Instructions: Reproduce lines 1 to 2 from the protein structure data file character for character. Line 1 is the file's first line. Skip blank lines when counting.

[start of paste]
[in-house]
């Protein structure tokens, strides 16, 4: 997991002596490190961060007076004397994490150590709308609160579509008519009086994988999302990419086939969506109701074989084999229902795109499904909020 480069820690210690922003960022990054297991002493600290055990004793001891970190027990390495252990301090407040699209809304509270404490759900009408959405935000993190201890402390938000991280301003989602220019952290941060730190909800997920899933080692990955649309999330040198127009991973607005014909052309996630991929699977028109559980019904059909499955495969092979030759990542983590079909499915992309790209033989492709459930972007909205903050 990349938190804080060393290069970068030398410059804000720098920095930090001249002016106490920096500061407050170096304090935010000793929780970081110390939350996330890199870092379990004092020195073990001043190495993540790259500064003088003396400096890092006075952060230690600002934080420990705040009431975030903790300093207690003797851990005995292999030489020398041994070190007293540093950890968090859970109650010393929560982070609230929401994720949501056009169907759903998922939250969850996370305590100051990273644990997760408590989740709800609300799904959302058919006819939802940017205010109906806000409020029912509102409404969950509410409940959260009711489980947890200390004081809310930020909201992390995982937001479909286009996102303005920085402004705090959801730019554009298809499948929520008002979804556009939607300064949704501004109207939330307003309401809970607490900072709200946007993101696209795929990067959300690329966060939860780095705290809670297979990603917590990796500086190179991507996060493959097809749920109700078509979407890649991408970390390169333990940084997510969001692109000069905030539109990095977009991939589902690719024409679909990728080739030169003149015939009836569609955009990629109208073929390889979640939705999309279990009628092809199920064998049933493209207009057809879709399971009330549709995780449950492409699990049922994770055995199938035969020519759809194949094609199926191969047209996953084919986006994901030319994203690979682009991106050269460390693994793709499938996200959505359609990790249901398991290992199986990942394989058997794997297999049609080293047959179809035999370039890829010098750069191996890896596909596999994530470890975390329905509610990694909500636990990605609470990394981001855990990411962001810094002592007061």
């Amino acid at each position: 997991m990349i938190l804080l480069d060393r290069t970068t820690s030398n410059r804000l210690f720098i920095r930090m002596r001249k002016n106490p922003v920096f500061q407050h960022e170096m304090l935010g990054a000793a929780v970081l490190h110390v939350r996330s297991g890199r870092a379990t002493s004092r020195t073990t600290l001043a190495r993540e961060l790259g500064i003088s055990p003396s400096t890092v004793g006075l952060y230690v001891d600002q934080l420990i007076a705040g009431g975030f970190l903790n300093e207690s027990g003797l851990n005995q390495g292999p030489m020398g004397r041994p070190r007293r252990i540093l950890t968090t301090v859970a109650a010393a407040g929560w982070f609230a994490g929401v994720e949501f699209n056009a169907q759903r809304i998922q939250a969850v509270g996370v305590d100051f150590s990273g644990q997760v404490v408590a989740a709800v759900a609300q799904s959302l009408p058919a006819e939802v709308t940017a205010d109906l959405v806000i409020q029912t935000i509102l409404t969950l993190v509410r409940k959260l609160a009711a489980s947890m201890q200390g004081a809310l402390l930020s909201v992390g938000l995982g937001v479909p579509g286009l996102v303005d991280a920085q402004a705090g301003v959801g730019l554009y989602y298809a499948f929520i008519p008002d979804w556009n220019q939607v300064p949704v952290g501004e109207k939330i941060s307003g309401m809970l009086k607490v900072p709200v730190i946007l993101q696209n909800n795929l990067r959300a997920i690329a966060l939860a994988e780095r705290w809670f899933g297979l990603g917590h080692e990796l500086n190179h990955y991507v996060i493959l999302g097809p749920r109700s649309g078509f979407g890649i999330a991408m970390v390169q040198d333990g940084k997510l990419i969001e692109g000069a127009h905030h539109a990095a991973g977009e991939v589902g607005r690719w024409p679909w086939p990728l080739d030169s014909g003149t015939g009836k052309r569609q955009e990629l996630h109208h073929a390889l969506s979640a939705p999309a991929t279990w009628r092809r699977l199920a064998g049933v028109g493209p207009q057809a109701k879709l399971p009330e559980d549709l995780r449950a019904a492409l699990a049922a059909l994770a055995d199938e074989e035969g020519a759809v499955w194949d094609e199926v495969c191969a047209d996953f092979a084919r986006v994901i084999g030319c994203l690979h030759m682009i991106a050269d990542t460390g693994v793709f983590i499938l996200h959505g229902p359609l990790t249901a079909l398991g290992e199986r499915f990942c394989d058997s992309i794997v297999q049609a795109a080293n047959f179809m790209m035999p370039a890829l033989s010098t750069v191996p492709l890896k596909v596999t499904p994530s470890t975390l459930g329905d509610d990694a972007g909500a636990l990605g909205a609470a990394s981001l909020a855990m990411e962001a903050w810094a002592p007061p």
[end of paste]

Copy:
[in-house]
């Protein structure tokens, strides 16, 4: 997991002596490190961060007076004397994490150590709308609160579509008519009086994988999302990419086939969506109701074989084999229902795109499904909020 480069820690210690922003960022990054297991002493600290055990004793001891970190027990390495252990301090407040699209809304509270404490759900009408959405935000993190201890402390938000991280301003989602220019952290941060730190909800997920899933080692990955649309999330040198127009991973607005014909052309996630991929699977028109559980019904059909499955495969092979030759990542983590079909499915992309790209033989492709459930972007909205903050 990349938190804080060393290069970068030398410059804000720098920095930090001249002016106490920096500061407050170096304090935010000793929780970081110390939350996330890199870092379990004092020195073990001043190495993540790259500064003088003396400096890092006075952060230690600002934080420990705040009431975030903790300093207690003797851990005995292999030489020398041994070190007293540093950890968090859970109650010393929560982070609230929401994720949501056009169907759903998922939250969850996370305590100051990273644990997760408590989740709800609300799904959302058919006819939802940017205010109906806000409020029912509102409404969950509410409940959260009711489980947890200390004081809310930020909201992390995982937001479909286009996102303005920085402004705090959801730019554009298809499948929520008002979804556009939607300064949704501004109207939330307003309401809970607490900072709200946007993101696209795929990067959300690329966060939860780095705290809670297979990603917590990796500086190179991507996060493959097809749920109700078509979407890649991408970390390169333990940084997510969001692109000069905030539109990095977009991939589902690719024409679909990728080739030169003149015939009836569609955009990629109208073929390889979640939705999309279990009628092809199920064998049933493209207009057809879709399971009330549709995780449950492409699990049922994770055995199938035969020519759809194949094609199926191969047209996953084919986006994901030319994203690979682009991106050269460390693994793709499938996200959505359609990790249901398991290992199986990942394989058997794997297999049609080293047959179809035999370039890829010098750069191996890896596909596999994530470890975390329905509610990694909500636990990605609470990394981001855990990411962001810094002592007061």